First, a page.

Jack makes plans to interrogate Mueller in Germany, in the process learning about his past escape, just as Mueller tells Rausch that killing Jack will make him immortal. While he’s there Mueller basically tells him…everything he had already figured out for himself, so he turns around and comes back, to find that Shaw is now dead, too. Fortunately, though, he died reading that article about how the hate-mongering radio DJ is really a swell guy, so now Jack knows what name Rausch is going by now. Jack also got Mueller’s half of the amulet, so he uses it to call Rausch out, laying a trap for him in the shop. This mostly backfires, as Rausch manages to get the drop on Jack after all. Rausch completes the amulet, and makes himself immortal, as a bullet in the brain from Jack handily proves. And then Jack cuts the amulet off Rausch, and all his deadly wounds reopen and kill him. And everyone in the Not Canadian media quietly ignores the time a right-wing radio host killed a bunch of vets for no reason.
A solidly “okay” episode. It’s pretty much the Chris Wiggins show, and he does just fine, despite being very obviously much younger than all the other actors playing vets. The story doesn’t quite have the nerve to follow through with some of its concepts, though, dancing around Rausch’s role as a right-wing radio host a bit, never fully committing to the shtick. There are a few too many flashbacks disrupting the flow of the story as well, and that bit of travel to Germany, while logically it makes sense, ends up feeling a bit like padding as well.
Comments Off on Friday the 13th: The Butcher
When the title of the episode is “A Friend to the End” and we open in a cemetery, we know we’re in for something slightly twisted this time. In this case, it’s Howard and Marjorie, a nice older couple doing a bit of grave-robbing, stealing the corpse of a boy who died in 1891. They take him to their Not A Murder House style home and place the bones in a coffin, just in time for the foreign au pair to arrive and get attacked by the corpse, which then transforms into a real live boy. Well, relatively speaking. And then we cut from the grainy flashback to a modern art studio, where DeJager is using the Shard of Medusa to create vaguely sapphic statues with the models she kills. When Ryan is too late to save her latest model, Micki decides to volunteer, just in time for JB, Micki’s never before mentioned nephew by her never before mentioned sister is dumped on them apparently for the nth time. Rather than call the Not Canadian Child Protective Services, the pair gives the kid an antique bicycle and tells him to entertain himself at the park, as they prepare to go deal with a stock evil lesbian.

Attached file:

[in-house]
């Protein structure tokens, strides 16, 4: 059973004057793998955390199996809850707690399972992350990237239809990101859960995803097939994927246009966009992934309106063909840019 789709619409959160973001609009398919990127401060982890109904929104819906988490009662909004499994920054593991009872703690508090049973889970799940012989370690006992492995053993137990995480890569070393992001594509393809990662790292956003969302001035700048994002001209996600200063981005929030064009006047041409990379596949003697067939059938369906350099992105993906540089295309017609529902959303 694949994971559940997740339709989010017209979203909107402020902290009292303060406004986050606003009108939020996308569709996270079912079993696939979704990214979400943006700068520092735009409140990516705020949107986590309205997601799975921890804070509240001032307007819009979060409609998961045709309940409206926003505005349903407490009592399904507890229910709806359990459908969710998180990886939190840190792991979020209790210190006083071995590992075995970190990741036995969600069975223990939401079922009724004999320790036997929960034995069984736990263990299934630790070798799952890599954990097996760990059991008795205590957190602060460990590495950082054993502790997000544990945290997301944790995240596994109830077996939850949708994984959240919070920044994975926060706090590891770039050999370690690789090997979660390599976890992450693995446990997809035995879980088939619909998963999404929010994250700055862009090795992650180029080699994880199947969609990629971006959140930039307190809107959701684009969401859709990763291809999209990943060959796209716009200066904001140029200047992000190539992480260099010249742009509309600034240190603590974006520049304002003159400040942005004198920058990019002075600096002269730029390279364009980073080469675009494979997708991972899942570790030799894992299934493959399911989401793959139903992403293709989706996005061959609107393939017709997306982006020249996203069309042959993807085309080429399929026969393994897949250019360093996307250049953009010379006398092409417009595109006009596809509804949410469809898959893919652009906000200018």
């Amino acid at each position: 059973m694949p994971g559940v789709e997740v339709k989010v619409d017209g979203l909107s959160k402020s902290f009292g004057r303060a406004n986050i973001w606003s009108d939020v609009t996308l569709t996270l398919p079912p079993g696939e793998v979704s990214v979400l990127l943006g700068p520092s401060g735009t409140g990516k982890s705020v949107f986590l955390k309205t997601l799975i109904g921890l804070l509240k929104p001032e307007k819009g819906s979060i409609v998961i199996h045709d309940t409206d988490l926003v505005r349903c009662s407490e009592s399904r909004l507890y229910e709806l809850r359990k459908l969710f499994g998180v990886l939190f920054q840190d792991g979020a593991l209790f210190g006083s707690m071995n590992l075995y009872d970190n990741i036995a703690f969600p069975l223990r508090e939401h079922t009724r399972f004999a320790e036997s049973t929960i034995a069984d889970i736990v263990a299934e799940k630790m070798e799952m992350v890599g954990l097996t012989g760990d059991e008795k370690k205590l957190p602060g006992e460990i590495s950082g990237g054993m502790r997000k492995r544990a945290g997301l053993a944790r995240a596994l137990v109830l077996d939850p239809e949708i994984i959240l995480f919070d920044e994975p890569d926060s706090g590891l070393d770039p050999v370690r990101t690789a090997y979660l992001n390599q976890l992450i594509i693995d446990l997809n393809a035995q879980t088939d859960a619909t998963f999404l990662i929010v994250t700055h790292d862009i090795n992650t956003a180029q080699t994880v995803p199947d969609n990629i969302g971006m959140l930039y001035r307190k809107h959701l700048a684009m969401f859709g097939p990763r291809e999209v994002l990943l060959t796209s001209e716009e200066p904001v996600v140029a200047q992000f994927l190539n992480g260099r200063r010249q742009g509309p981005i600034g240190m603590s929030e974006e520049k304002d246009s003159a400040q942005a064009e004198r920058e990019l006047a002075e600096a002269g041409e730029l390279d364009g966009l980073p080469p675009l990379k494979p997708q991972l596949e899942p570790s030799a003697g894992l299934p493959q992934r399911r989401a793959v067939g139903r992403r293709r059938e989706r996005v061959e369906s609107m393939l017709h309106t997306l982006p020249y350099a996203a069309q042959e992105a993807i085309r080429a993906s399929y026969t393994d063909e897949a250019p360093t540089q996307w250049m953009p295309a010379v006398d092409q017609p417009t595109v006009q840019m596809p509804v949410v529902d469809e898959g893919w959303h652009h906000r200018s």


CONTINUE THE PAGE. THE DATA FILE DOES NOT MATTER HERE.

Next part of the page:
JB heads out to the projects and meets a gang of kids doing stunts on their bitching mountain bikes, unaware that they’re really just amusing themselves by bullying him. Specifically, by daring him to go into the Not A Murder House where Ricky and his parents, and a whole slew of alleged other people, went missing, leaving behind only “blood and gore.” Inside the house is decrepit and rotting, save for a child’s play room in pristine condition, and a voice asking JB to be his friend, prompting JB to run outside and discover that his bike has now been stolen. Back at the shop, Micki and Ryan, who have dealt with time-travelling vampires and doll houses that eat people, are skeptical of JB’s claim to have seen a ghost, and so when Micki and Ryan go off to deal with DeJager, JB sneaks out to the prove there’s a ghost. Instead he finds Ricky, a slightly anachronisic boy, leaving alone in a deserted, decrepit house, who wants his new friend to stay with him but forbids him to enter a specific room, in between having fits and flashbacks to an abusive 19th century father. When JB decides its time to go back home, Ricky asks for him to call the drugstore to send someone over, so that Ricky can kill and eat him as he starts to turn back into a corpse. Meanwhile, back in the B Story, Micki and Ryan manage to get the Shard of Medusa back.